However the Court of Appeals approved the family court’s new provisions regarding the sale and marketing of the home.  Citing S.C. Code Ann. § 20-3-660(A) (Supp. 2010), it noted:

In equitably apportioning marital property, “the family court may order the public or private sale of all or any portion of the marital property upon terms it determines.” (emphasis added). Furthermore, the family court is authorized to construe and enforce contracts relating to property involved in a divorce action.  S.C. Code Ann. § 20-3-690 (Supp. 2010).  A court approved divorce settlement must be viewed in accordance with principles of equity and there is implied in every such agreement a requirement of reasonableness.  Ebert v. Ebert, 320 S.C. 331, 340, 465 S.E.2d 121, 126 (Ct. App. 1995).  When the terms of an agreement omit a necessary provision such as the time for performance, a court will imply a reasonable term.  Id.

Based on these legal principals, the Court of Appeals explained why the new marketing and pricing scheme was permissible:

Contrary to Wife’s argument, establishing the terms of the sale is well within the family court’s statutory authority.  See § 20-3-660(A) (authorizing the family court to establish terms for the sale of marital property).  In this case, Judge Cate’s order establishing a pricing scheme for the marital home merely enforced the terms of both the divorce decree and the parties’ prior agreement reflected in the order entered by Judge Segars-Andrews.  In that agreement, the parties concurred that “the house shall be sold at the highest and best price attainable . . . and upon the best terms attainable under current market conditions in a timely fashion and as soon as practicable.”  In the event the house failed to sell and they differed on how to proceed, the parties agreed to seek further guidance from the family court.  Husband sought that guidance, and Judge Cate provided it.  The pricing scheme Judge Cate established did not conflict with the minimum listing price of $225,300 set by the divorce decree and complied with the goals set out in the parties’ subsequent agreement.  In light of Wife’s failed attempt to sell the home for $274,000, a lower initial listing price with small periodic reductions is a reasonable approach to severing this remaining tie between Husband and Wife.  Accordingly, the family court did not err.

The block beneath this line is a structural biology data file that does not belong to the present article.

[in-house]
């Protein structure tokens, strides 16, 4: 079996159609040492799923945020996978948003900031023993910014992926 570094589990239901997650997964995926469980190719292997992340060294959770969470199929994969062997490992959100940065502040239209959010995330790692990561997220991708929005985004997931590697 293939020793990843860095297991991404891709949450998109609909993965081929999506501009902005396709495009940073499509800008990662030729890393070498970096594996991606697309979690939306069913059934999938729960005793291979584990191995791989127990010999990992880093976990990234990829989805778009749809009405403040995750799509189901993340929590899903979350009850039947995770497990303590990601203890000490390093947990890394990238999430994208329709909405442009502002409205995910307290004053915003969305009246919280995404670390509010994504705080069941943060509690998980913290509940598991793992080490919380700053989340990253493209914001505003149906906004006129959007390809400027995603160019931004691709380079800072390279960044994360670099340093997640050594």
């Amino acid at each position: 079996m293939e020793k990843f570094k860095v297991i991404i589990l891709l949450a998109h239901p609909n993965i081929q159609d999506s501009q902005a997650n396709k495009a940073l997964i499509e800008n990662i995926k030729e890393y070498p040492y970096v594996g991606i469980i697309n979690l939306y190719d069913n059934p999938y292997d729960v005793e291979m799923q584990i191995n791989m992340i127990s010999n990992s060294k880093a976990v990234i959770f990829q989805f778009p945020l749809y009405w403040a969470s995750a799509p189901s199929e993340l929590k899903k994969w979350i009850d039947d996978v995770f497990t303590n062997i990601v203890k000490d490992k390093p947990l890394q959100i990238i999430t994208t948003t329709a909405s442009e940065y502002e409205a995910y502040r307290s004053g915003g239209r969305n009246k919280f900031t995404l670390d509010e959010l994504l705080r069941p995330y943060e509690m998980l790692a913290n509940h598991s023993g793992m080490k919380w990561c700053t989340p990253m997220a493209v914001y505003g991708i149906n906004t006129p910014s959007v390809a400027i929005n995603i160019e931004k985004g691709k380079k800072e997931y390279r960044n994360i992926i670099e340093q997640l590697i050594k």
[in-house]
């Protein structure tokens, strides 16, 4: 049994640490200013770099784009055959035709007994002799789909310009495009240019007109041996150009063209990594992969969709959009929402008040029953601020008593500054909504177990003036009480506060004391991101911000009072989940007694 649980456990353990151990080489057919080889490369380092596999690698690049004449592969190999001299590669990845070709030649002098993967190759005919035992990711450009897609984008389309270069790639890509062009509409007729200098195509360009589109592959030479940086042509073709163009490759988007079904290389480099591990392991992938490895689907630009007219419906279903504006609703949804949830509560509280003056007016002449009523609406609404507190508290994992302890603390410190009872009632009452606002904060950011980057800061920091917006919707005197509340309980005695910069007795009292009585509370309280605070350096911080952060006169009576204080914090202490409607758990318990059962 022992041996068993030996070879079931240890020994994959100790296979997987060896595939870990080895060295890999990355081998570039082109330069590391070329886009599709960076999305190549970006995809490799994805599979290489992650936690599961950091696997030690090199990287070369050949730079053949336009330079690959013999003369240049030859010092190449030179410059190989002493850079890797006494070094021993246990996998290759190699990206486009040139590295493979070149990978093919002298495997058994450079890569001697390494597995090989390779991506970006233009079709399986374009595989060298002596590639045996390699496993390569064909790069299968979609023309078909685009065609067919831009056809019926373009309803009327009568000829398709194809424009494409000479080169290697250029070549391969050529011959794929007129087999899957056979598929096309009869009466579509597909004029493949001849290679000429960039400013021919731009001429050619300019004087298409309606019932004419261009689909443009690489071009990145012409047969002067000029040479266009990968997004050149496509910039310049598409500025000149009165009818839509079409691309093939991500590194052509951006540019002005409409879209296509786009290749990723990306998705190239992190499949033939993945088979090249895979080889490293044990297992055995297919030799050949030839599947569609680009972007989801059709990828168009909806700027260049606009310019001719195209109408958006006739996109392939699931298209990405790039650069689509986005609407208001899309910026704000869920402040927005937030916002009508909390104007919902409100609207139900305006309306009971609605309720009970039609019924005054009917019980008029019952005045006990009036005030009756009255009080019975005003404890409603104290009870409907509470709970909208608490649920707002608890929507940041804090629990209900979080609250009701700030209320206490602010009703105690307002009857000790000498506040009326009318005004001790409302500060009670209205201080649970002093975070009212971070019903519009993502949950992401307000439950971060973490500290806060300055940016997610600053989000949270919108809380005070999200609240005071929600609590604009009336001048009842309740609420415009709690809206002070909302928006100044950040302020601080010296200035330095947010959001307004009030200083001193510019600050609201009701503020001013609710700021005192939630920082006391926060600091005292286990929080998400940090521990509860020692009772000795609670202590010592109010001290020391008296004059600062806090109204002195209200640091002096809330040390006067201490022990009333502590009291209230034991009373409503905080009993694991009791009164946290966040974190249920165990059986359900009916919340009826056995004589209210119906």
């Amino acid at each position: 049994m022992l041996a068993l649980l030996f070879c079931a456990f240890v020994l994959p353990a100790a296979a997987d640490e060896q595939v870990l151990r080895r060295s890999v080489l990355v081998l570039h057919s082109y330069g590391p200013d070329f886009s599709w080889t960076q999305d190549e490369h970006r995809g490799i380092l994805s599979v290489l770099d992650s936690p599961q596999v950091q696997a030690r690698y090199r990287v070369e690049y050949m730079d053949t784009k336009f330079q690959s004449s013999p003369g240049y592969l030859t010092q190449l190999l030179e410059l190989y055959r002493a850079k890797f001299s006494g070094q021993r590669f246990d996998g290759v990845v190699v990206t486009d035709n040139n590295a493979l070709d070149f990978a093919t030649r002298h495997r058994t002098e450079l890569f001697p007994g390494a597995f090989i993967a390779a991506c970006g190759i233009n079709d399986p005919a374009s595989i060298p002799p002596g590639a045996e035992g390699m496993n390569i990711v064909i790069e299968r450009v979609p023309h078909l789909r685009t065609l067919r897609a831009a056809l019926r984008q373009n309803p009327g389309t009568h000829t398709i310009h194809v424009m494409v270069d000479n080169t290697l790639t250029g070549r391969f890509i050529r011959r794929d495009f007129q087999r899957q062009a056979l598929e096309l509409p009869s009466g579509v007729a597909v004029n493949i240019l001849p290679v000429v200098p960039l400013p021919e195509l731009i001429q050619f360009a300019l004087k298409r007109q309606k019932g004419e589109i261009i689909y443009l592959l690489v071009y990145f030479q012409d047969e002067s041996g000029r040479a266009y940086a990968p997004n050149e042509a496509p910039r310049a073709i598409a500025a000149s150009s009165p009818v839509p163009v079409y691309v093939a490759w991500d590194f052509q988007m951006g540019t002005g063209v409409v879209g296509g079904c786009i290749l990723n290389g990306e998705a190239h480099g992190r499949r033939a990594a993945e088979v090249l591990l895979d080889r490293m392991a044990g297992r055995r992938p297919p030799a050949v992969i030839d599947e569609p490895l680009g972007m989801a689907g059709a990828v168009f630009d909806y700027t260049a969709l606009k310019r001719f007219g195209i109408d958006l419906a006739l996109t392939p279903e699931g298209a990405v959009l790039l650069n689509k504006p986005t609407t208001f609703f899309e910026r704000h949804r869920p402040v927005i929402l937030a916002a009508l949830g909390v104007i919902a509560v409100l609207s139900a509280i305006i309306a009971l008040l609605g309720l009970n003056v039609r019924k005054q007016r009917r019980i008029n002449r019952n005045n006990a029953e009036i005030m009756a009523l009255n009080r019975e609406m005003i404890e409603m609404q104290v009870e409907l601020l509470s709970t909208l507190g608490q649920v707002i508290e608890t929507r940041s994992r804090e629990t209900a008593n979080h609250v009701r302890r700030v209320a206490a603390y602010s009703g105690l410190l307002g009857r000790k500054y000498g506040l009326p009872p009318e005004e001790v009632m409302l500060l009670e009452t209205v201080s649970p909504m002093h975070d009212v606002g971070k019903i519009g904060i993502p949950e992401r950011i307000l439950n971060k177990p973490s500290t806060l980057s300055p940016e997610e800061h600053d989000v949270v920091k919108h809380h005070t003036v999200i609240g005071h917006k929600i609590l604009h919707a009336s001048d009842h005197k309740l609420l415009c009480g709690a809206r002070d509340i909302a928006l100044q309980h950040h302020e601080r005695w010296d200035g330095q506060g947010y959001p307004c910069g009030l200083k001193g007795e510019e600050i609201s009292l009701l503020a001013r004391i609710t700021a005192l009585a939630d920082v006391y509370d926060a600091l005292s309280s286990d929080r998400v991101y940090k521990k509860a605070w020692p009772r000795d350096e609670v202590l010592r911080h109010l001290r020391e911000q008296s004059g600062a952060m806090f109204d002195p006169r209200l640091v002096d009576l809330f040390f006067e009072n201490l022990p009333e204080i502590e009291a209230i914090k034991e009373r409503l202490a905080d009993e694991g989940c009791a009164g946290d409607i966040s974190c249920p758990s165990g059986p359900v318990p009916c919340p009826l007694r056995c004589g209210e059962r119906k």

In the two unpublished appeals mentioned above, my clients were able to remain in the marital home years after they were ordered to move or sell it because the family court’s final order misaligned the parties’ incentives to sell the home.  I am currently negotiating a separation agreement in which marital real estate will need to be sold and the opposing counsel’s draft proposal misaligns, to my client’s detriment, the parties’ incentives to sell these properties.  Before my client executes the agreement it will need to be modified to remedy this issue.  Attorneys and judges who anticipate the sale of marital real estate to effectuate equitable distribution should make certain there is clarity on how the property is to be marketed and sold and insure that the agreement or order is not drafted in a manner that allows one party to profit to the other party’s detriment by any delay in the sale.